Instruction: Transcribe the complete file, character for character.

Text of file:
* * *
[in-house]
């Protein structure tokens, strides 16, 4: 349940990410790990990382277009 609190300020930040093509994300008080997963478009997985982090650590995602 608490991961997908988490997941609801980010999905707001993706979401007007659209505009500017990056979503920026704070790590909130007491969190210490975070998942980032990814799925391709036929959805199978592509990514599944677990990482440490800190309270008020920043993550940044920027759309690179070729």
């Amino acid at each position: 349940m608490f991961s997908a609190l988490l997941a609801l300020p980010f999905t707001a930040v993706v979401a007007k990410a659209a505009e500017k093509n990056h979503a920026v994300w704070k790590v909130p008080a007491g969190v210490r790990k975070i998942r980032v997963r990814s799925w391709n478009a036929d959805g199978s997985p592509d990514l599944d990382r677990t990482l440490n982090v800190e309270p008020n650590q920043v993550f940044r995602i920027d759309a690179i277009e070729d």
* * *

[in-house]
């Protein structure tokens, strides 16, 4: 349940990410790990990382277009 609190300020930040093509994300008080997963478009997985982090650590995602 608490991961997908988490997941609801980010999905707001993706979401007007659209505009500017990056979503920026704070790590909130007491969190210490975070998942980032990814799925391709036929959805199978592509990514599944677990990482440490800190309270008020920043993550940044920027759309690179070729």
């Amino acid at each position: 349940m608490f991961s997908a609190l988490l997941a609801l300020p980010f999905t707001a930040v993706v979401a007007k990410a659209a505009e500017k093509n990056h979503a920026v994300w704070k790590v909130p008080a007491g969190v210490r790990k975070i998942r980032v997963r990814s799925w391709n478009a036929d959805g199978s997985p592509d990514l599944d990382r677990t990482l440490n982090v800190e309270p008020n650590q920043v993550f940044r995602i920027d759309a690179i277009e070729d």